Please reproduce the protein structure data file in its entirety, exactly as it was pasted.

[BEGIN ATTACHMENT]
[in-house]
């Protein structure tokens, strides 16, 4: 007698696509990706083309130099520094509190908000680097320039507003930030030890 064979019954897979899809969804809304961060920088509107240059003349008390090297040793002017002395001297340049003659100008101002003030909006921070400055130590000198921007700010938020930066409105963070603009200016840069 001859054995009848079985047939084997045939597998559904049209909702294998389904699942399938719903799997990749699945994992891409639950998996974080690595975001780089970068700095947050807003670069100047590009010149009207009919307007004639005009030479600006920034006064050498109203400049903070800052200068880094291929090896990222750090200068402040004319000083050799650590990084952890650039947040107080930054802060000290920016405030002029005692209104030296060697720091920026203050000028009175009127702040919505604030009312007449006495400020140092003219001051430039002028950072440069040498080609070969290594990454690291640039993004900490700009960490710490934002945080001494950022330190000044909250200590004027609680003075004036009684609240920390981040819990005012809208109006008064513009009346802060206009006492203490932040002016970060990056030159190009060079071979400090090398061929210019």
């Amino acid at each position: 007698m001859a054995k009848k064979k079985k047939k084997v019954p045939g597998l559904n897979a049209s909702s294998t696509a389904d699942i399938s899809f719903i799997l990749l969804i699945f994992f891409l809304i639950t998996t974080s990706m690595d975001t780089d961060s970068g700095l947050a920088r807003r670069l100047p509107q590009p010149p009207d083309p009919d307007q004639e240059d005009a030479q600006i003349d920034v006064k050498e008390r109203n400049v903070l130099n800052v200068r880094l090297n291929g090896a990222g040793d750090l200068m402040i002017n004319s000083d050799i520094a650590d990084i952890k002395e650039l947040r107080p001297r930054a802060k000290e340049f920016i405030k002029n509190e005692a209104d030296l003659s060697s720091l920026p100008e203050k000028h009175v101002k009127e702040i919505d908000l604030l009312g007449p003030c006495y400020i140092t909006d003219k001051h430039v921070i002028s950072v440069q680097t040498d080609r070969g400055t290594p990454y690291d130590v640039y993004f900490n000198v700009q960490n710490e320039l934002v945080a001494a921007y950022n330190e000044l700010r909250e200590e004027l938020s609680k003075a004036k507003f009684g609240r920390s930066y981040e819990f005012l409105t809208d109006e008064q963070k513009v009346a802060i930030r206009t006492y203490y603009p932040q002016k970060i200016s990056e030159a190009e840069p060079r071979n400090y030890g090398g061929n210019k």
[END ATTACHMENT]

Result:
[in-house]
């Protein structure tokens, strides 16, 4: 007698696509990706083309130099520094509190908000680097320039507003930030030890 064979019954897979899809969804809304961060920088509107240059003349008390090297040793002017002395001297340049003659100008101002003030909006921070400055130590000198921007700010938020930066409105963070603009200016840069 001859054995009848079985047939084997045939597998559904049209909702294998389904699942399938719903799997990749699945994992891409639950998996974080690595975001780089970068700095947050807003670069100047590009010149009207009919307007004639005009030479600006920034006064050498109203400049903070800052200068880094291929090896990222750090200068402040004319000083050799650590990084952890650039947040107080930054802060000290920016405030002029005692209104030296060697720091920026203050000028009175009127702040919505604030009312007449006495400020140092003219001051430039002028950072440069040498080609070969290594990454690291640039993004900490700009960490710490934002945080001494950022330190000044909250200590004027609680003075004036009684609240920390981040819990005012809208109006008064513009009346802060206009006492203490932040002016970060990056030159190009060079071979400090090398061929210019």
């Amino acid at each position: 007698m001859a054995k009848k064979k079985k047939k084997v019954p045939g597998l559904n897979a049209s909702s294998t696509a389904d699942i399938s899809f719903i799997l990749l969804i699945f994992f891409l809304i639950t998996t974080s990706m690595d975001t780089d961060s970068g700095l947050a920088r807003r670069l100047p509107q590009p010149p009207d083309p009919d307007q004639e240059d005009a030479q600006i003349d920034v006064k050498e008390r109203n400049v903070l130099n800052v200068r880094l090297n291929g090896a990222g040793d750090l200068m402040i002017n004319s000083d050799i520094a650590d990084i952890k002395e650039l947040r107080p001297r930054a802060k000290e340049f920016i405030k002029n509190e005692a209104d030296l003659s060697s720091l920026p100008e203050k000028h009175v101002k009127e702040i919505d908000l604030l009312g007449p003030c006495y400020i140092t909006d003219k001051h430039v921070i002028s950072v440069q680097t040498d080609r070969g400055t290594p990454y690291d130590v640039y993004f900490n000198v700009q960490n710490e320039l934002v945080a001494a921007y950022n330190e000044l700010r909250e200590e004027l938020s609680k003075a004036k507003f009684g609240r920390s930066y981040e819990f005012l409105t809208d109006e008064q963070k513009v009346a802060i930030r206009t006492y203490y603009p932040q002016k970060i200016s990056e030159a190009e840069p060079r071979n400090y030890g090398g061929n210019k």